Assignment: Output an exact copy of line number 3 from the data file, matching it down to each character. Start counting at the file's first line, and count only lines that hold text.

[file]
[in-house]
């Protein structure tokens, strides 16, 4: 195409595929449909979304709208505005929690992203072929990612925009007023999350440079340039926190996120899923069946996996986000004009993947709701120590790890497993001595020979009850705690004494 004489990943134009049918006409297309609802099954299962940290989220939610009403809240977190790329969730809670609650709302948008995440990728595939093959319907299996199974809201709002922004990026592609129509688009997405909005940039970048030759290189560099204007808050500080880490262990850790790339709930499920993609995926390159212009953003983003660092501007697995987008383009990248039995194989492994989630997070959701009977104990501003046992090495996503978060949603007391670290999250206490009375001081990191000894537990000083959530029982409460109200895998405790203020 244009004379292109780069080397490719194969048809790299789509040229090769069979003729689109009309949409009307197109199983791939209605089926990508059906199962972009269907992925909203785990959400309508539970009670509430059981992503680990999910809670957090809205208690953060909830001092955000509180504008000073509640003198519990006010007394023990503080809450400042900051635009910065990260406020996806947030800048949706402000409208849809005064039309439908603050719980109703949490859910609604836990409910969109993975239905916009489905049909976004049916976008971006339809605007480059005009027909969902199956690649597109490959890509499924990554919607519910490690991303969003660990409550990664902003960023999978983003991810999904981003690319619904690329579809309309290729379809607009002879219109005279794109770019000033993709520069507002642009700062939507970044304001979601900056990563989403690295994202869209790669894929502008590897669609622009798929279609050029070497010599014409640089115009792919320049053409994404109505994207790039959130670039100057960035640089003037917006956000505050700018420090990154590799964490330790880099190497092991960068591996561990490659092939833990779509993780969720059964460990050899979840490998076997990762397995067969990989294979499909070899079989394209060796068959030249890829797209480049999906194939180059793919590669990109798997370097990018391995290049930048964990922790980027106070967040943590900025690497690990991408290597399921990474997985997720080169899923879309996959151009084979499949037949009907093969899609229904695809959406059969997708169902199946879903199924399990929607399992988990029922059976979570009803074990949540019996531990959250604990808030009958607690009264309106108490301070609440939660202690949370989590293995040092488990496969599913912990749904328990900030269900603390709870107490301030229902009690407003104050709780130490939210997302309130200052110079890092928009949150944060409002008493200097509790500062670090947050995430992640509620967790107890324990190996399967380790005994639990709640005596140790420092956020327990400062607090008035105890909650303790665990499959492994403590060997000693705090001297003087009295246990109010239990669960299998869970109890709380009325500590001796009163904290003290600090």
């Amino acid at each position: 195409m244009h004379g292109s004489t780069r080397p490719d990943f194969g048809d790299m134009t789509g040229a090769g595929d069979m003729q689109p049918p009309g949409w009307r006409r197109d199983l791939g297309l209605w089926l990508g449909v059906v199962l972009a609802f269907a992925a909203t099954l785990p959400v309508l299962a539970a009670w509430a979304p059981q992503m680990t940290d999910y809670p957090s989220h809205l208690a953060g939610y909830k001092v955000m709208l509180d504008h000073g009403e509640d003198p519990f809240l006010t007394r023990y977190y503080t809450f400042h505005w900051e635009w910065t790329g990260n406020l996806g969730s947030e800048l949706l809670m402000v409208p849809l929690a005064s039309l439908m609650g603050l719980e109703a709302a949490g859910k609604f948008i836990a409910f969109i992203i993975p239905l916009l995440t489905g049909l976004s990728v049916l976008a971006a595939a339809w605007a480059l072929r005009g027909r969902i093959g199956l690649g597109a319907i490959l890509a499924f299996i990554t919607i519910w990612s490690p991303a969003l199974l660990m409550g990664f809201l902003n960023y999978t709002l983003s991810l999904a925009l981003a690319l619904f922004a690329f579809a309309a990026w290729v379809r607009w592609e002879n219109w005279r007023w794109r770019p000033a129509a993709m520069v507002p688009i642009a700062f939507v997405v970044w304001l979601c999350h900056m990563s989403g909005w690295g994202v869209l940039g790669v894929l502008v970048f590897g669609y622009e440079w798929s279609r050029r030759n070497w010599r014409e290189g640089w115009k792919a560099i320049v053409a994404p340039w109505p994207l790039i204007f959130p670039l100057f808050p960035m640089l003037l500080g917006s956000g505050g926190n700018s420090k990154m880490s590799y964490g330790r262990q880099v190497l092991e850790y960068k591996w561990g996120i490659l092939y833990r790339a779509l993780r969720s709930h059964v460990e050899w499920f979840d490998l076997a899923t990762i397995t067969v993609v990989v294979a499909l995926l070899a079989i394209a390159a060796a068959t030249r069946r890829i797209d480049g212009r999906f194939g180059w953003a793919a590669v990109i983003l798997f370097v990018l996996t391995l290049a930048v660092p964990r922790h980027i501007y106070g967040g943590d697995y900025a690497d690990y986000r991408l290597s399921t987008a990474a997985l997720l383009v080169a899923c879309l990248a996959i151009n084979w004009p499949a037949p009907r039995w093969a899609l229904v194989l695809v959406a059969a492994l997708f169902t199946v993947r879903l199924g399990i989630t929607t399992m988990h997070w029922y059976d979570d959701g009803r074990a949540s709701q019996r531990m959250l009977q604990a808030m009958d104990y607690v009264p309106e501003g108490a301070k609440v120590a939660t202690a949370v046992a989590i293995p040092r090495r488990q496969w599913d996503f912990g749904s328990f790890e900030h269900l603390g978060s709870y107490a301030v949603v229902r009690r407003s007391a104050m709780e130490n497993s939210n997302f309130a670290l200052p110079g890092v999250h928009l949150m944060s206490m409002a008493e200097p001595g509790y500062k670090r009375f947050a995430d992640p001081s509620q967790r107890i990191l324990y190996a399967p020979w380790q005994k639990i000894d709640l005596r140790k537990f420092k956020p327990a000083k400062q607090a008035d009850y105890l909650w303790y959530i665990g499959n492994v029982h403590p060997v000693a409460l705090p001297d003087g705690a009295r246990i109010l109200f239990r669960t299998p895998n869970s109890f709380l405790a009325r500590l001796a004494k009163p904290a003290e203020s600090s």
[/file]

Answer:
């Amino acid at each position: 195409m244009h004379g292109s004489t780069r080397p490719d990943f194969g048809d790299m134009t789509g040229a090769g595929d069979m003729q689109p049918p009309g949409w009307r006409r197109d199983l791939g297309l209605w089926l990508g449909v059906v199962l972009a609802f269907a992925a909203t099954l785990p959400v309508l299962a539970a009670w509430a979304p059981q992503m680990t940290d999910y809670p957090s989220h809205l208690a953060g939610y909830k001092v955000m709208l509180d504008h000073g009403e509640d003198p519990f809240l006010t007394r023990y977190y503080t809450f400042h505005w900051e635009w910065t790329g990260n406020l996806g969730s947030e800048l949706l809670m402000v409208p849809l929690a005064s039309l439908m609650g603050l719980e109703a709302a949490g859910k609604f948008i836990a409910f969109i992203i993975p239905l916009l995440t489905g049909l976004s990728v049916l976008a971006a595939a339809w605007a480059l072929r005009g027909r969902i093959g199956l690649g597109a319907i490959l890509a499924f299996i990554t919607i519910w990612s490690p991303a969003l199974l660990m409550g990664f809201l902003n960023y999978t709002l983003s991810l999904a925009l981003a690319l619904f922004a690329f579809a309309a990026w290729v379809r607009w592609e002879n219109w005279r007023w794109r770019p000033a129509a993709m520069v507002p688009i642009a700062f939507v997405v970044w304001l979601c999350h900056m990563s989403g909005w690295g994202v869209l940039g790669v894929l502008v970048f590897g669609y622009e440079w798929s279609r050029r030759n070497w010599r014409e290189g640089w115009k792919a560099i320049v053409a994404p340039w109505p994207l790039i204007f959130p670039l100057f808050p960035m640089l003037l500080g917006s956000g505050g926190n700018s420090k990154m880490s590799y964490g330790r262990q880099v190497l092991e850790y960068k591996w561990g996120i490659l092939y833990r790339a779509l993780r969720s709930h059964v460990e050899w499920f979840d490998l076997a899923t990762i397995t067969v993609v990989v294979a499909l995926l070899a079989i394209a390159a060796a068959t030249r069946r890829i797209d480049g212009r999906f194939g180059w953003a793919a590669v990109i983003l798997f370097v990018l996996t391995l290049a930048v660092p964990r922790h980027i501007y106070g967040g943590d697995y900025a690497d690990y986000r991408l290597s399921t987008a990474a997985l997720l383009v080169a899923c879309l990248a996959i151009n084979w004009p499949a037949p009907r039995w093969a899609l229904v194989l695809v959406a059969a492994l997708f169902t199946v993947r879903l199924g399990i989630t929607t399992m988990h997070w029922y059976d979570d959701g009803r074990a949540s709701q019996r531990m959250l009977q604990a808030m009958d104990y607690v009264p309106e501003g108490a301070k609440v120590a939660t202690a949370v046992a989590i293995p040092r090495r488990q496969w599913d996503f912990g749904s328990f790890e900030h269900l603390g978060s709870y107490a301030v949603v229902r009690r407003s007391a104050m709780e130490n497993s939210n997302f309130a670290l200052p110079g890092v999250h928009l949150m944060s206490m409002a008493e200097p001595g509790y500062k670090r009375f947050a995430d992640p001081s509620q967790r107890i990191l324990y190996a399967p020979w380790q005994k639990i000894d709640l005596r140790k537990f420092k956020p327990a000083k400062q607090a008035d009850y105890l909650w303790y959530i665990g499959n492994v029982h403590p060997v000693a409460l705090p001297d003087g705690a009295r246990i109010l109200f239990r669960t299998p895998n869970s109890f709380l405790a009325r500590l001796a004494k009163p904290a003290e203020s600090s």